Mar 20, 2013
Over the last 10 years the public acceptance of insurance fraud behavior has decreased from 33 percent in 2002 to 24 percent in 2012 according to the Insurance Research Council (IRC).
Still that is nearly 1 in 4 respondents who believe it is acceptable to increase an insurance claim by a small amount to make up for deductibles they are required to pay. Younger respondents, especially young men, were much more likely to view claim padding as acceptable. Additionally, 18 percent believe it is acceptable to increase a claim to make up for premiums paid in previous years when they had no claims. But this also is an improvement and the lowest percentage since the question was first asked in a 1981 in-home survey.
“The decline in the public acceptance of fraud is encouraging,” said Elizabeth Sprinkel, senior vice president of IRC. “However, the fact remains that nearly one in four Americans are tolerant of claim padding behavior that has direct implications for claim costs and the cost of insurance for all consumers. Moreover, one in ten believe that insurance fraud doesn’t hurt anyone, indicating the need for continued public education.”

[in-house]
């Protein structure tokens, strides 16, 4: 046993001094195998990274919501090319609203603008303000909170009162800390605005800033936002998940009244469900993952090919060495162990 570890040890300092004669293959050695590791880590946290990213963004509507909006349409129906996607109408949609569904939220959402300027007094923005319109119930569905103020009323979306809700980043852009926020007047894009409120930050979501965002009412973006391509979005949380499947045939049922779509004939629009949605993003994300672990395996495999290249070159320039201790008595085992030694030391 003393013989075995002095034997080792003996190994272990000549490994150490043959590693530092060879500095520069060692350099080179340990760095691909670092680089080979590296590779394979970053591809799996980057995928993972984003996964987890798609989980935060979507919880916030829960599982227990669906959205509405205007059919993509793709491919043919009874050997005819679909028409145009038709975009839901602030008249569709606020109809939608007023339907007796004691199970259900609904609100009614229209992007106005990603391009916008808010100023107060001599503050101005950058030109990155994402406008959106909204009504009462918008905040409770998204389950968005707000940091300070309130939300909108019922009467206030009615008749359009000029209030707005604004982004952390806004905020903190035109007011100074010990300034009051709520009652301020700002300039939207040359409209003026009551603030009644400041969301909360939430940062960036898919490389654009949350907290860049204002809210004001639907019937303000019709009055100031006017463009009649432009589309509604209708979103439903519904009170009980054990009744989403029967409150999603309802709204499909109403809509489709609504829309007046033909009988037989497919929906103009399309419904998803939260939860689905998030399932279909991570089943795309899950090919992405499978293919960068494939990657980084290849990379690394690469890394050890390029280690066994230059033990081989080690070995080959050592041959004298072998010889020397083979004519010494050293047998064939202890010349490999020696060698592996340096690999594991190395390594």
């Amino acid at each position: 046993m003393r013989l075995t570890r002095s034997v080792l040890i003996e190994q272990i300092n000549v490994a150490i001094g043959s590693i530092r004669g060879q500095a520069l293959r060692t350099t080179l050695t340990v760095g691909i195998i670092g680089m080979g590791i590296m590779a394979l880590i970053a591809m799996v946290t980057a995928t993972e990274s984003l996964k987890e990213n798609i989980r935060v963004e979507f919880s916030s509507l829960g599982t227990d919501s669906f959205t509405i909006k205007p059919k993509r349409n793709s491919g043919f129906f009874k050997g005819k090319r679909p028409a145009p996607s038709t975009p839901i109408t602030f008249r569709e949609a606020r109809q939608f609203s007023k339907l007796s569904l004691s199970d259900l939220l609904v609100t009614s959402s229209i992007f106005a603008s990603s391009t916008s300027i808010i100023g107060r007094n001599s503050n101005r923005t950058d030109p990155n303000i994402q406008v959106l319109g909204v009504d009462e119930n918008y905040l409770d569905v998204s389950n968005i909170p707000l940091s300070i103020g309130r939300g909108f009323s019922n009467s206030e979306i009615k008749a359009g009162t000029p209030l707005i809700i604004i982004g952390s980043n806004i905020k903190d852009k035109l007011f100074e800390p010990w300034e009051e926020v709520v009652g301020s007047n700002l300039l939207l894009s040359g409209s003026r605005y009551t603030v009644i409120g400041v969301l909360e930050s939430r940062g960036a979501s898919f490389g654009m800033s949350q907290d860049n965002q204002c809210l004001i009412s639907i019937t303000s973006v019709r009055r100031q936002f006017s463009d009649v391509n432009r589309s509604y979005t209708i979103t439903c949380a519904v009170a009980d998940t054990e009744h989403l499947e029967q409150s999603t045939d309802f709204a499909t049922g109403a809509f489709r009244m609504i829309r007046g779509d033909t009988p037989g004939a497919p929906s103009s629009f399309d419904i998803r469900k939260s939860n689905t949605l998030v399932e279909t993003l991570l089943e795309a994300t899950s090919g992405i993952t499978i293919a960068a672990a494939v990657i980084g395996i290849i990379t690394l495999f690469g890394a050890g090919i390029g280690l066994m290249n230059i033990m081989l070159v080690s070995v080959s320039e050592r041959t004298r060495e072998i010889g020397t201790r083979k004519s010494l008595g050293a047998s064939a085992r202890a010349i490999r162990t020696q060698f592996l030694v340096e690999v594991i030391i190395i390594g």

In this online public opinion study done by the IRC, respondents showed strong support for fraud-fighting efforts. Eighty-two percent (82%) agreed that persons who commit insurance fraud should be prosecuted to the fullest extent of the law.
Source: Insurance Research Council, News Release – March 23, 2013 New Study Finds Lower Acceptance of Insurance Fraud
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